a. I might get a better view.
b. She might have the pleasure of lusting at my muscular glutes as I pedaled away.

Over the course of the next quarter mile, I slowly, but steadily gained on her. The distance between us had been cut in half when I reached a crossroads, both literally and figuratively. She was quickly approaching the road upon which I normally turned on my commute home. With every fiber of my masculinity, I longed for her to turn. Imagine my disappointment when she kept going straight. What happened next haunts me more than my feeble grasp of the English language can do justice.

First - As I traversed the next 50 yards I wrestled with what to do. Should I turn and head home or should I go straight? I couldn't believe it. Here I was 50 yards behind the girl of my dreams. At my current speed I was sure to overtake her in the next quarter mile. Yet, I was actually wrestling about what to do. That kind of dilemma is akin to jumping into a lake and debating whether to sink or swim. There's no internal struggle - you instinctively swim for God's sake. There was a time, in what I hope is the not to distant past, that I would have chased this chick around the globe. Yet now, I find myself wrestling with whether to venture from my normal route for but a mere quarter mile.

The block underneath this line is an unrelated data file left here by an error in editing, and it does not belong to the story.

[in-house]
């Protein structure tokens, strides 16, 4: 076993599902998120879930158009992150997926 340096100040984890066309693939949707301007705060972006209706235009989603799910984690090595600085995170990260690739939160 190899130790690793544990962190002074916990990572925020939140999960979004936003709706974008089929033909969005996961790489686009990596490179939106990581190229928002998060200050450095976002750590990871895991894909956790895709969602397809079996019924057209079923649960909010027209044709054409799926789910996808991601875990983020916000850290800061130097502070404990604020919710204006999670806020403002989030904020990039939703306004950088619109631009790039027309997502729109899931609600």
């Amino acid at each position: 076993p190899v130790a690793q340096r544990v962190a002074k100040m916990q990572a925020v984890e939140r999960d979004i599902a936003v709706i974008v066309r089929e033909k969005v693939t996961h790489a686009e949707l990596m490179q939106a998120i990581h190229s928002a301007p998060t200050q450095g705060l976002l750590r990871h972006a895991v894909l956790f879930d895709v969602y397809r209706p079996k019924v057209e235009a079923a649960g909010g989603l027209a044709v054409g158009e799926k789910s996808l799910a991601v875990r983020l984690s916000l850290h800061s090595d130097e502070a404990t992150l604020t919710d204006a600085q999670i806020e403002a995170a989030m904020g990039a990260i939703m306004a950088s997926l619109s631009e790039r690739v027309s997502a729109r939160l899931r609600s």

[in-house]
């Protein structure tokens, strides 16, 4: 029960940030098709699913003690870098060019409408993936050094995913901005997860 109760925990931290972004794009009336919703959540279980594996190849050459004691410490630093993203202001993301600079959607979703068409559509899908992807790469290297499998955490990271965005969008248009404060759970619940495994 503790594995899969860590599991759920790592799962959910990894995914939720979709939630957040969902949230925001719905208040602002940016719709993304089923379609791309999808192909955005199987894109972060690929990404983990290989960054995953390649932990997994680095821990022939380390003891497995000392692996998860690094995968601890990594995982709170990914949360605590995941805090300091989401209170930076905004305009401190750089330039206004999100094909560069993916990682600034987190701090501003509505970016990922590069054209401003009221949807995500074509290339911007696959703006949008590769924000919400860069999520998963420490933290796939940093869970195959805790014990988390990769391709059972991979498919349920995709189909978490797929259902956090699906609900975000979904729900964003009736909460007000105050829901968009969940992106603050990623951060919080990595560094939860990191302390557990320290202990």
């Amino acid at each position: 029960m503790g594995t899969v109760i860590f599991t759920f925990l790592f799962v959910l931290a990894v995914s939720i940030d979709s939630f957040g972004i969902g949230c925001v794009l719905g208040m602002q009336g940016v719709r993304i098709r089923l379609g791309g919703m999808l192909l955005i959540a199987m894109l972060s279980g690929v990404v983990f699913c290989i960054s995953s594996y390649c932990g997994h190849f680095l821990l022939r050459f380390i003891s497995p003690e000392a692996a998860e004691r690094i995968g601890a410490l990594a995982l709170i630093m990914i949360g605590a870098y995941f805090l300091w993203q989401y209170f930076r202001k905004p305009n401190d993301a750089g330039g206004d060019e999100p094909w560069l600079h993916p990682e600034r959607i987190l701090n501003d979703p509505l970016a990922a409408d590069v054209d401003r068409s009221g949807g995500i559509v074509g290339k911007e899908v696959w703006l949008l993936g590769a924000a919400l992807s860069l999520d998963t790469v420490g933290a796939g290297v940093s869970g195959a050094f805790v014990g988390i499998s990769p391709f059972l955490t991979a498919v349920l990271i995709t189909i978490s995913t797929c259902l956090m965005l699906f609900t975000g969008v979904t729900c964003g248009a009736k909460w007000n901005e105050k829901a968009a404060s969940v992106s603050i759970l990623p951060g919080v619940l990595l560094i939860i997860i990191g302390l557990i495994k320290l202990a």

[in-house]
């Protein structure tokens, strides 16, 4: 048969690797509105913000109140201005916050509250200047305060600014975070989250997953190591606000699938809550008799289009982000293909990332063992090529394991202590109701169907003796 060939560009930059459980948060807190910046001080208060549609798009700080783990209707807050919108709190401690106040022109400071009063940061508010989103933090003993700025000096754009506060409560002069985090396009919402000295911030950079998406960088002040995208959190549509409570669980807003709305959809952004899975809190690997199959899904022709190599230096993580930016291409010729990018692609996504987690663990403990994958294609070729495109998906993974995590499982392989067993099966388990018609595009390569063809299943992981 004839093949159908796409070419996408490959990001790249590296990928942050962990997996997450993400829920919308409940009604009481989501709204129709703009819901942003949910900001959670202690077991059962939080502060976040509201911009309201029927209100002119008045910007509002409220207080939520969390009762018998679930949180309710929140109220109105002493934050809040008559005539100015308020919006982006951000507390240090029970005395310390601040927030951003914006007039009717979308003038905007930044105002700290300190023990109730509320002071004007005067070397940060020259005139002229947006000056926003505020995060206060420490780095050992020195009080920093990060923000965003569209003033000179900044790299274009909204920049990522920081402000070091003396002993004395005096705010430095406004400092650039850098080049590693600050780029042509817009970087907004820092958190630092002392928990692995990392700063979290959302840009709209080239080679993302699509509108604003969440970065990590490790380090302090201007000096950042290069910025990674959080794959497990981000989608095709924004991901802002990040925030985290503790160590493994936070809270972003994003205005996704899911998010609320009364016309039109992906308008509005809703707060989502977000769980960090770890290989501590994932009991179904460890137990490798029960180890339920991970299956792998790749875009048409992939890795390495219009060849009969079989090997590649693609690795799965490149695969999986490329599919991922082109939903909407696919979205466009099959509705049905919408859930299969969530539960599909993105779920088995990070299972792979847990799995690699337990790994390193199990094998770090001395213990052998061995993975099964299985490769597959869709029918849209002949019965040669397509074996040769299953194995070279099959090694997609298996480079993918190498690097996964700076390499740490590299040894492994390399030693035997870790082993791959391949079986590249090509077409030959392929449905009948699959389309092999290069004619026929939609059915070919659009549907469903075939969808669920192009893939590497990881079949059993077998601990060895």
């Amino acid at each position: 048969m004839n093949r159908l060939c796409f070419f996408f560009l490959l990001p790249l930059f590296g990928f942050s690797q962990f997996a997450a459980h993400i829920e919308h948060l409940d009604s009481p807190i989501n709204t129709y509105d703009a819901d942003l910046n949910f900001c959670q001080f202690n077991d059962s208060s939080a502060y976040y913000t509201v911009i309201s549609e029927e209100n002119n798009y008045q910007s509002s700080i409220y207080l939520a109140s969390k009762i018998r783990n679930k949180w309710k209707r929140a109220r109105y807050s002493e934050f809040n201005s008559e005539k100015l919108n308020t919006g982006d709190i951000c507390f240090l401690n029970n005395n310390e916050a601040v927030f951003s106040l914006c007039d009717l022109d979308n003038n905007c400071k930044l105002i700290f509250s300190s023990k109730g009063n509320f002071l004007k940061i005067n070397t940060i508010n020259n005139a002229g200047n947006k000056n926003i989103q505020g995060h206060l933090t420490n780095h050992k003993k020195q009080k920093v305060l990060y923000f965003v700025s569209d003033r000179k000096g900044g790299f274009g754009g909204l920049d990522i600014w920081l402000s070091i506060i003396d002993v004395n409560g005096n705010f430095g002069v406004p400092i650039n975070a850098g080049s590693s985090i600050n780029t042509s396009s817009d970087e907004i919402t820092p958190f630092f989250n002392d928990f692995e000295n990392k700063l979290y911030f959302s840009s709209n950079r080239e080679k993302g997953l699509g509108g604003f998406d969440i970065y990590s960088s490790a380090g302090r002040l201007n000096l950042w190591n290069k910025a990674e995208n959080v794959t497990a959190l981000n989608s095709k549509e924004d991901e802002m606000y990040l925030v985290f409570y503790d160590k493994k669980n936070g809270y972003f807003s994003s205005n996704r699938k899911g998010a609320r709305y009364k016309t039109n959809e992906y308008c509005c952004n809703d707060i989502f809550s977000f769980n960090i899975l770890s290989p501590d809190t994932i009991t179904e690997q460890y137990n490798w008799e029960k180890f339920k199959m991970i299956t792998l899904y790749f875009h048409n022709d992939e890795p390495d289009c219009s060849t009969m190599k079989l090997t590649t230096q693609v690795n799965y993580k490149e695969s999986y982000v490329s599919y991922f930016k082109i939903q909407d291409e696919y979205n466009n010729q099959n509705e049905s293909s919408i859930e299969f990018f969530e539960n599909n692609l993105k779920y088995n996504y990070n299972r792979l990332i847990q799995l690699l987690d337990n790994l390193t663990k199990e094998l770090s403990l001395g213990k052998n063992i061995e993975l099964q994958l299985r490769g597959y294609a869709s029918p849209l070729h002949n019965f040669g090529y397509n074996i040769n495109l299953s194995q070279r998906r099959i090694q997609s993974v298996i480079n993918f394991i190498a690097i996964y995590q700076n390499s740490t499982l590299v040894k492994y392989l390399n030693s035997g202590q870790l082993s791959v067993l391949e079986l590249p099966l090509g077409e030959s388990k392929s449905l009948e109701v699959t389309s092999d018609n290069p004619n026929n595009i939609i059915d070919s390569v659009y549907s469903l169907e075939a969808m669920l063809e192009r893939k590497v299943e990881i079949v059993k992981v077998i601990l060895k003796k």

Secondly - I reached down and switched to an easier gear, grabbed the grips of my North Road handlebars, sat up straight, eased my pedaling cadence and then - oh the shame - I turned!

Saturday, June 26, 2010

Intentional Endangerment

While I may not like it, I've come to accept the unfortunate fact that if I'm gonna commute to work via a bicycle; well, then I'm gonna have to contend with near misses.

I was cruising down the main thoroughfare to my place of employment. I have perfected my route over the years so as to avoid said thoroughfare to the maximum extent practicable. The operative words in that sentence are "maximum extent practicable". Unfortunately, there is no convenient way to get to work without venturing upon this thoroughfare, even if briefly. For me that's about a 1/4 mile section, along which residents parallel park on the street. This leaves 3 lanes for the moving traffic.

I have commuted long enough and read enough blog entries to beware of the dreaded "door zone", that 3 to 4 foot area adjacent to parallel parked cars where, were an occupant to open their door, there would not be sufficient room for cyclist and automobile door to occupy the same space simultaneously. The result, cyclist runs into door at 18 miles an hour and is thrown into traffic where they are summarily run over or the cyclist takes evasive maneuvers and instinctively swerves into traffic where they are summarily run over. As my astute readers can tell, the result of both options is the cyclist is "summarily run over".